Benefits and Compensation

10 Things America’s Healthiest Employers Have in Common

Health, fitness wellness—whatever you want to call it—is a major focus in the United States, with health-related trends increasing significantly as Americans become passionate about staying fit and eating well.


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Ironically, at the same time that obesity rates are rising—over one-third of adults and 17% of youth in the United States are obese—health consciousness is on the rise as well. Wellness is big business, in fact; estimates are that the wellness industry is worth $3.7 trillion globally.

Wellness Impacts the Bottom Line

Companies are always looking for ways to keep costs down; wellness programs can be used to help tackle issues that challenge profitability and the bottom line on three fronts. A healthy workforce misses less work. Healthy employees cost less from an insurance standpoint.
And, given the focus of many—especially younger—employees on wellness as an important element of their lives, wellness programs can be a way to offer non-salary benefits to entice employees to join and stay with your company.

Companies Standing Out for Wellness

Certainly, some companies do better at the wellness game than others. General Electric, General Mills, Microsoft, and Twitter are often listed as companies that score toward the top of the list of healthiest companies in the country.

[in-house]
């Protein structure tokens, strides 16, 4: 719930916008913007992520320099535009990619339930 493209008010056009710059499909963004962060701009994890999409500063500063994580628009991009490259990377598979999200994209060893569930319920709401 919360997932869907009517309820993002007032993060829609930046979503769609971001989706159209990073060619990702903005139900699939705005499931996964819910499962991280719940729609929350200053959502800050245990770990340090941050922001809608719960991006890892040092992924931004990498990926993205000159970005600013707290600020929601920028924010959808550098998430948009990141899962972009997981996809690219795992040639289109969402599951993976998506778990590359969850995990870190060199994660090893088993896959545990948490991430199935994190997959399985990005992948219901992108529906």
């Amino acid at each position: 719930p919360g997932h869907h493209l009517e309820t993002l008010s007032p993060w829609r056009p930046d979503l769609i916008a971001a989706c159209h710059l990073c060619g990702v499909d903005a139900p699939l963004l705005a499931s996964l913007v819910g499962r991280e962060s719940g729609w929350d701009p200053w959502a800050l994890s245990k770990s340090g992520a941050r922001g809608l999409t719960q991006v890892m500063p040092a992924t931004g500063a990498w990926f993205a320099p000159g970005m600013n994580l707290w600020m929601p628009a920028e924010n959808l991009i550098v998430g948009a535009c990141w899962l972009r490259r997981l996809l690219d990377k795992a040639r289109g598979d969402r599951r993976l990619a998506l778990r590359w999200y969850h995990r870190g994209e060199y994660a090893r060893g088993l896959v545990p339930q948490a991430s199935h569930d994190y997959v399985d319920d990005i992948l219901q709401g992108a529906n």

And, of course, when companies are engaged in health and wellness as part of their product and service offerings, they have added incentive to jump on the wellness bandwagon. Fitbit is one example.

What Well Companies Have in Common

Fitbit, in its 2017 State of Corporate Wellness Report, points to 10 things America’s healthiest employers have in common. The report goes into some detail on each and is worth a read; here, we’ll just list them out for brevity.

  • Using metrics
  • Focusing on common health conditions
  • Emphasizing physical activity
  • Recruiting managers as role models
  • Hyper-personalizing
  • Delivering strategic, consistent communication
  • Encouraging teamwork
  • Using financial incentives
  • Incorporating wearables technology
  • Aiming for small, measurable improvements

There are several benefits to employers and employees alike in having a healthy workplace. Companies that feel they are lagging behind their peers in this area or simply want to keep getting better should consider some of the factors America’s healthiest employers have in common.

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